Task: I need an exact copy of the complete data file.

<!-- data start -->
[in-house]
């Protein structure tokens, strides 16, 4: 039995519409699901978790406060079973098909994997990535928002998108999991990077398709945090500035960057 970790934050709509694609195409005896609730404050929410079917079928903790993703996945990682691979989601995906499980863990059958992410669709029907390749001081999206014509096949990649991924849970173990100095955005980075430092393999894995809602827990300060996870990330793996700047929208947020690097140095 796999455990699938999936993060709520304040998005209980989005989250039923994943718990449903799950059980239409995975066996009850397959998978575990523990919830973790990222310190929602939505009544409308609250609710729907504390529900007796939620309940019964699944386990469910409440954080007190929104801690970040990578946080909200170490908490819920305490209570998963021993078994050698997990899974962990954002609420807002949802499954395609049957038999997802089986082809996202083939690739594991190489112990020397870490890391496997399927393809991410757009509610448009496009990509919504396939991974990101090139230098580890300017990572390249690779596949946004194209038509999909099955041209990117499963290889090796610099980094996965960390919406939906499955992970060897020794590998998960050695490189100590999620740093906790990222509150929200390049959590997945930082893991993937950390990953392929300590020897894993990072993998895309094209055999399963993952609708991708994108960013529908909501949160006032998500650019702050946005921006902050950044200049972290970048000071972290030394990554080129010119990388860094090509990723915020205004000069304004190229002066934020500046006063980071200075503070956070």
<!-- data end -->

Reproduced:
[in-house]
């Protein structure tokens, strides 16, 4: 039995519409699901978790406060079973098909994997990535928002998108999991990077398709945090500035960057 970790934050709509694609195409005896609730404050929410079917079928903790993703996945990682691979989601995906499980863990059958992410669709029907390749001081999206014509096949990649991924849970173990100095955005980075430092393999894995809602827990300060996870990330793996700047929208947020690097140095 796999455990699938999936993060709520304040998005209980989005989250039923994943718990449903799950059980239409995975066996009850397959998978575990523990919830973790990222310190929602939505009544409308609250609710729907504390529900007796939620309940019964699944386990469910409440954080007190929104801690970040990578946080909200170490908490819920305490209570998963021993078994050698997990899974962990954002609420807002949802499954395609049957038999997802089986082809996202083939690739594991190489112990020397870490890391496997399927393809991410757009509610448009496009990509919504396939991974990101090139230098580890300017990572390249690779596949946004194209038509999909099955041209990117499963290889090796610099980094996965960390919406939906499955992970060897020794590998998960050695490189100590999620740093906790990222509150929200390049959590997945930082893991993937950390990953392929300590020897894993990072993998895309094209055999399963993952609708991708994108960013529908909501949160006032998500650019702050946005921006902050950044200049972290970048000071972290030394990554080129010119990388860094090509990723915020205004000069304004190229002066934020500046006063980071200075503070956070």